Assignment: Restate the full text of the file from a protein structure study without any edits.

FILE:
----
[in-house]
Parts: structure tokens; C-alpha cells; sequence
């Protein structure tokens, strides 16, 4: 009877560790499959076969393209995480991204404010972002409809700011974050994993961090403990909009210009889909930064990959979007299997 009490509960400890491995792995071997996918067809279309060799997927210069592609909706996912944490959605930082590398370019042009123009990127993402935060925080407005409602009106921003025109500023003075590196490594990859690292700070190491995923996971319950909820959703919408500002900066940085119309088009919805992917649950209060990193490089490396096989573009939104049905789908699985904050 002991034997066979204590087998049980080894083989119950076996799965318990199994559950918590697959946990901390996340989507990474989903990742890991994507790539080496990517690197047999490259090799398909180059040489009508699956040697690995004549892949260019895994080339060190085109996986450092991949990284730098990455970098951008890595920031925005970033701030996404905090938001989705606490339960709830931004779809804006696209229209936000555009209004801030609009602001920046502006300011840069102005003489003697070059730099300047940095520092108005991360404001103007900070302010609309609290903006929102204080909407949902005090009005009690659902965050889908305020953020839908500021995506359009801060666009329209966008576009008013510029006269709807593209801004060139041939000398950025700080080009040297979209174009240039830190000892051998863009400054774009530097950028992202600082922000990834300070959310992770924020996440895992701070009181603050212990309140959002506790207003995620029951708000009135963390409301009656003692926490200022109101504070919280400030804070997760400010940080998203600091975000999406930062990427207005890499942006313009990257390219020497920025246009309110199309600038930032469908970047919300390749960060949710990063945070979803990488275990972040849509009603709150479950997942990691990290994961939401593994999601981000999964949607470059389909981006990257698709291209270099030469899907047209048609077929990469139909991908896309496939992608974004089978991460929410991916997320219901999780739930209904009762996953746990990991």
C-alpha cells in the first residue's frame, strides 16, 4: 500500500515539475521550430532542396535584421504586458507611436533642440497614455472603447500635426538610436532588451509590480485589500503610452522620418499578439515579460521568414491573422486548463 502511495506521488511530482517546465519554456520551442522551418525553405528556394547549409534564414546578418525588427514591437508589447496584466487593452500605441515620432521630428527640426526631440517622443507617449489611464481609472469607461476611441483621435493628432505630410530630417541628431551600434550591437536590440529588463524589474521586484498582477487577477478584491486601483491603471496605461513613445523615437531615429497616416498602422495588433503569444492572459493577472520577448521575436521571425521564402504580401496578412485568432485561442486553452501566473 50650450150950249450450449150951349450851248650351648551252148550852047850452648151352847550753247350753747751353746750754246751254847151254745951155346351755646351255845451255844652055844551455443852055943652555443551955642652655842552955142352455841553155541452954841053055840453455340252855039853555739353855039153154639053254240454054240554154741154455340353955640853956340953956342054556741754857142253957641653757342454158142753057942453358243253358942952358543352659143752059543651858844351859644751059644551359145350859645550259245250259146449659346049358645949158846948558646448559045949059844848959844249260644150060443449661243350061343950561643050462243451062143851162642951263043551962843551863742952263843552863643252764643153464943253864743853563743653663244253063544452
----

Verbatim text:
[in-house]
Parts: structure tokens; C-alpha cells; sequence
């Protein structure tokens, strides 16, 4: 009877560790499959076969393209995480991204404010972002409809700011974050994993961090403990909009210009889909930064990959979007299997 009490509960400890491995792995071997996918067809279309060799997927210069592609909706996912944490959605930082590398370019042009123009990127993402935060925080407005409602009106921003025109500023003075590196490594990859690292700070190491995923996971319950909820959703919408500002900066940085119309088009919805992917649950209060990193490089490396096989573009939104049905789908699985904050 002991034997066979204590087998049980080894083989119950076996799965318990199994559950918590697959946990901390996340989507990474989903990742890991994507790539080496990517690197047999490259090799398909180059040489009508699956040697690995004549892949260019895994080339060190085109996986450092991949990284730098990455970098951008890595920031925005970033701030996404905090938001989705606490339960709830931004779809804006696209229209936000555009209004801030609009602001920046502006300011840069102005003489003697070059730099300047940095520092108005991360404001103007900070302010609309609290903006929102204080909407949902005090009005009690659902965050889908305020953020839908500021995506359009801060666009329209966008576009008013510029006269709807593209801004060139041939000398950025700080080009040297979209174009240039830190000892051998863009400054774009530097950028992202600082922000990834300070959310992770924020996440895992701070009181603050212990309140959002506790207003995620029951708000009135963390409301009656003692926490200022109101504070919280400030804070997760400010940080998203600091975000999406930062990427207005890499942006313009990257390219020497920025246009309110199309600038930032469908970047919300390749960060949710990063945070979803990488275990972040849509009603709150479950997942990691990290994961939401593994999601981000999964949607470059389909981006990257698709291209270099030469899907047209048609077929990469139909991908896309496939992608974004089978991460929410991916997320219901999780739930209904009762996953746990990991």
C-alpha cells in the first residue's frame, strides 16, 4: 500500500515539475521550430532542396535584421504586458507611436533642440497614455472603447500635426538610436532588451509590480485589500503610452522620418499578439515579460521568414491573422486548463 502511495506521488511530482517546465519554456520551442522551418525553405528556394547549409534564414546578418525588427514591437508589447496584466487593452500605441515620432521630428527640426526631440517622443507617449489611464481609472469607461476611441483621435493628432505630410530630417541628431551600434550591437536590440529588463524589474521586484498582477487577477478584491486601483491603471496605461513613445523615437531615429497616416498602422495588433503569444492572459493577472520577448521575436521571425521564402504580401496578412485568432485561442486553452501566473 50650450150950249450450449150951349450851248650351648551252148550852047850452648151352847550753247350753747751353746750754246751254847151254745951155346351755646351255845451255844652055844551455443852055943652555443551955642652655842552955142352455841553155541452954841053055840453455340252855039853555739353855039153154639053254240454054240554154741154455340353955640853956340953956342054556741754857142253957641653757342454158142753057942453358243253358942952358543352659143752059543651858844351859644751059644551359145350859645550259245250259146449659346049358645949158846948558646448559045949059844848959844249260644150060443449661243350061343950561643050462243451062143851162642951263043551962843551863742952263843552863643252764643153464943253864743853563743653663244253063544452